Laugh out loud? She found that entertaining?

And now she is one of the elected faces of the party of Lincoln, the party with a national chairman, Michael Steele, who is black.

To continue reading, click here.

Wednesday, June 10, 2009

The Truth About Abortion and Black America

I sat trying to figure out how I would cover law school costs this fall when my phone rang. It was a campaign worker with a reminder that Virginia voters had a Democratic primary election this week and I had yet to decide who would get my vote.

It was the typical campaign call, nothing really remarkable about it. The worker wanted to know if I planned to support a conservative — not Republican — candidate at the polls. “Are you African American?” she asked. I replied in the affirmative. “I know that many African American voters are conservative when it comes to social issues like abortion. Would you describe the candidate you plan to support as conservative on the issue of abortion?”

In recent years conservative political strategists have painted African Americans as being more opposed to abortion than the white population. They have cited numbers as high as 59 percent.

But a recent Pew Forum on Religion and Public Life poll found that 49 percent of black Americans — considered more religious than the U.S. population as a whole — favor keeping abortion legal in most or all cases; just 44 percent of black Americans want abortion to be illegal in most or all cases.

Experts say there is declining black support for conservative social policies like abortion. The reasons vary.

Christopher J. Metzler, an associate dean at Georgetown University who writes regularly on issues of race and politics, attributes the drop-off in support to pressing economic conditions that black Americans face.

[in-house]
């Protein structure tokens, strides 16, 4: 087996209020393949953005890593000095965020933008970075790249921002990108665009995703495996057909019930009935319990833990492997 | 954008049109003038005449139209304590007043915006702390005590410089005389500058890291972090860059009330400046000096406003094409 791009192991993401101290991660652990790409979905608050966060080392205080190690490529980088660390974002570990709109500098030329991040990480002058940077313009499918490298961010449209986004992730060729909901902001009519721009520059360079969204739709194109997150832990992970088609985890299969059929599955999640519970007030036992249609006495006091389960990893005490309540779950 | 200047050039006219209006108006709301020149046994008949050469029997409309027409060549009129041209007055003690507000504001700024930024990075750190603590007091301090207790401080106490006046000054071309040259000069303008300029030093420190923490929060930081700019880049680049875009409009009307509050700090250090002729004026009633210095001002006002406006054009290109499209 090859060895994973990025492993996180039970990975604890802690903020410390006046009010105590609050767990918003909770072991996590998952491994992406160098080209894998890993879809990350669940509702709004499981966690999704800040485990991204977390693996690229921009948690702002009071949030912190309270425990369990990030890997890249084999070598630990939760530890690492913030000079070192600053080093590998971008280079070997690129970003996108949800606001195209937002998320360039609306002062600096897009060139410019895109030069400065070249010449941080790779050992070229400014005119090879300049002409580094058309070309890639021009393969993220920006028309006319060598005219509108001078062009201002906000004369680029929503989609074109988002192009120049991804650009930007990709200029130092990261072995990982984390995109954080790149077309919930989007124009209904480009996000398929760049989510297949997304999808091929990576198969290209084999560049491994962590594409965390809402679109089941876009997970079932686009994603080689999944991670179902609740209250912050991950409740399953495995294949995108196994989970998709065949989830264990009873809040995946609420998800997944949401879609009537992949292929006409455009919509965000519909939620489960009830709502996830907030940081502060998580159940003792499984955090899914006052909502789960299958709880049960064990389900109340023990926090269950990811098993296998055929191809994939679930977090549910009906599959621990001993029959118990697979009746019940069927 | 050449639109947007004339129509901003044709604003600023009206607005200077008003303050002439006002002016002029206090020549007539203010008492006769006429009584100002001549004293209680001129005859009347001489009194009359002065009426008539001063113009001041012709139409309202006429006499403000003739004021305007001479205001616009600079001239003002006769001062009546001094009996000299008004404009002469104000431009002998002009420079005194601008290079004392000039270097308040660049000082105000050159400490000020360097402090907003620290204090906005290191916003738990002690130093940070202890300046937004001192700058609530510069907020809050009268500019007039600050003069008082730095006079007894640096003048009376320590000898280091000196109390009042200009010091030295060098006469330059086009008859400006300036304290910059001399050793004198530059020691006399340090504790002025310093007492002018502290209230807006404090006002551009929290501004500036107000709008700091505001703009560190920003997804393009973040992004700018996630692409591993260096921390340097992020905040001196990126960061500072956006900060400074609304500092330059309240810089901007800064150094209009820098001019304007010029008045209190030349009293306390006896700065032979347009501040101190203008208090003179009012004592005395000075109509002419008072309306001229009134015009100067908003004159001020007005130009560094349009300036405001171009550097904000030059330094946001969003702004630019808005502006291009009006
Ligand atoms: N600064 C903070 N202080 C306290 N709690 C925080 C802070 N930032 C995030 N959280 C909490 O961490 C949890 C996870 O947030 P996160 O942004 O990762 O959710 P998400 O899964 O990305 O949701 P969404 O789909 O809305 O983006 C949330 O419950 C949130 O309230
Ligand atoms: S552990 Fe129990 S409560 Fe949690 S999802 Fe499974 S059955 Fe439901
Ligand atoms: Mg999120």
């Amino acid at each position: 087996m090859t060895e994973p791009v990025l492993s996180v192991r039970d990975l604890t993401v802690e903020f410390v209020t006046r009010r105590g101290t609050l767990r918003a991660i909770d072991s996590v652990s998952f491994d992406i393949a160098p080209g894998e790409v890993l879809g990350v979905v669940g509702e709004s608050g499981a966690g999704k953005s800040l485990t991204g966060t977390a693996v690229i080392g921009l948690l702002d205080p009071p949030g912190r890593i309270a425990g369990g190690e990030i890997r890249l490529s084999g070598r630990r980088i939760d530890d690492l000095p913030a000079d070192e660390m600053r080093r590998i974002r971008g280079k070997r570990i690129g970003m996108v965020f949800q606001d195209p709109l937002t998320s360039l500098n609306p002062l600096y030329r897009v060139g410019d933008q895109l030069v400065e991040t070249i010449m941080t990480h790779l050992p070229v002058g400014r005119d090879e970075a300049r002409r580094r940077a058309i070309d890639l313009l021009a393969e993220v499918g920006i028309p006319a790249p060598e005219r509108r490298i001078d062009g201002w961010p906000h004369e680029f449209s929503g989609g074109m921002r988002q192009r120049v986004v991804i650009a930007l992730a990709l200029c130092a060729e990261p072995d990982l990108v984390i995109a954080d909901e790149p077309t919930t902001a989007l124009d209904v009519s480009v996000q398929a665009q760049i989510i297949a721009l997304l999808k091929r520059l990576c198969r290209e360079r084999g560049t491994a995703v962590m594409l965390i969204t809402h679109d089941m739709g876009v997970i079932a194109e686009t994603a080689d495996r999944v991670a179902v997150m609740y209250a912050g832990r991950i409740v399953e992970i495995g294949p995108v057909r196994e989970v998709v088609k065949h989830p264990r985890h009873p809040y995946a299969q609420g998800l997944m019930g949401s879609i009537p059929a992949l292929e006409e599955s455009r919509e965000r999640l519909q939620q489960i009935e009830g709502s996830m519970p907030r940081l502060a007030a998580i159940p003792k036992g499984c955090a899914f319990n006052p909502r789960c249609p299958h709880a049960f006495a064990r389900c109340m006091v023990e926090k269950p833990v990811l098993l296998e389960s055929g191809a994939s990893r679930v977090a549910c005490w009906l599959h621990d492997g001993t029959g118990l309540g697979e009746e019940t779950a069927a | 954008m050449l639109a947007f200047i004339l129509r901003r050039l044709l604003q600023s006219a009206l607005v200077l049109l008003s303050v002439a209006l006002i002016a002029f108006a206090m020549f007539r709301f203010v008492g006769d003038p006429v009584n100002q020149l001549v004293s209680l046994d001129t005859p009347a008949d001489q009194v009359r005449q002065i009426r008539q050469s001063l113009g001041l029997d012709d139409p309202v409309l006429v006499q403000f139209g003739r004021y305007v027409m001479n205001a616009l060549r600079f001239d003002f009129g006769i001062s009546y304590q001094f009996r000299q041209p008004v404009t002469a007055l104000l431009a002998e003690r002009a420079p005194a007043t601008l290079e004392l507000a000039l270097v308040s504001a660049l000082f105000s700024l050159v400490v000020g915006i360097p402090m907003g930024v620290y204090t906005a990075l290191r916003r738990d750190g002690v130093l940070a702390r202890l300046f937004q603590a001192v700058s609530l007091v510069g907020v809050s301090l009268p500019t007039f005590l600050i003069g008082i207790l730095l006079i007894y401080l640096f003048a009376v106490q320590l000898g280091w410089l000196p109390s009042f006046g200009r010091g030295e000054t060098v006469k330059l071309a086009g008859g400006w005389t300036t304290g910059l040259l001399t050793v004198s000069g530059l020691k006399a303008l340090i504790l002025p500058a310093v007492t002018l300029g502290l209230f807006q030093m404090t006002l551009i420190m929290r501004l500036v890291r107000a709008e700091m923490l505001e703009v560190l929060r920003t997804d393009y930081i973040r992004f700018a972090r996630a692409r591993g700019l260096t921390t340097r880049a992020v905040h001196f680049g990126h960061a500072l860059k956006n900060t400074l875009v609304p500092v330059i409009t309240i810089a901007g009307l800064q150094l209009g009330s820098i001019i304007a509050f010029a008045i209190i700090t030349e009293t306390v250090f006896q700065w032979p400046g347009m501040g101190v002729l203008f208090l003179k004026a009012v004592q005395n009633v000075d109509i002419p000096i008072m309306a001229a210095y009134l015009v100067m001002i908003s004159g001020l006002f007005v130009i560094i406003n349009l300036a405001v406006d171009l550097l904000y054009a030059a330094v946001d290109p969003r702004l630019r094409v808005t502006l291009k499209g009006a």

The unemployment rate for African American workers is now at 14.9 percent, almost double the national average. “It’s just not one of our top issues,” said Metzler.

Please click here to read the rest, and please leave your thoughts. ~One

Thursday, June 4, 2009

Dialing Down the Sound of Fury

High-pitched conservative rhetoric seems to be even more shrill than usual lately; some even blame it for the recent slaying of Dr. George Tiller, the Kansas physician who performed late-term abortions and was gunned down at his church May 31.

Some Republicans are having second thoughts about the level of negative political rhetoric they have been spouting as of late. Former Speaker Newt Gingrich, R-Ga. (1979-99), retrenched on what he recently said about Supreme Court nominee Sonia Sotomayor being a racist.

Sotomayor will be the first Latina on the high court if confirmed.

It’s about time foes dialed down their fury. Maybe Gingrich realizes that he is the one who came off looking like a racist when he attacked her; then again, maybe not. Regardless, Gingrich’s half-apology comes too late and the damage might already be done.

“No party has a monopoly on saying things that are offensive at times,” said Audrey A. Haynes, an associate professor of political science at The University of Georgia. “But there is general consensus that the Republican Party, thanks to its use of wordsmith practioners and marketing gurus, has done a much better job, at least in the past, of controlling the discourse, framing the political conflicts, and being much more aggressive than the Democrats have been.”

When President Obama campaigned for the Oval Office, he vowed to help change the climate of political dialogue in Washington and beyond. In light of recent events this past week, it seems that this is a promise he won’t be able to keep.

But not because he hasn’t tried.

It was Obama who chose to deliver the commencement address at the University of Notre Dame over historically black Morehouse College. He could have taken the easier path by going to Morehouse, where the first black president would likely have been lovingly welcomed with open arms; instead he went to Notre Dame where he was heckled during a speech that called for greater understanding and fair-mindedness on all sides of the abortion issue.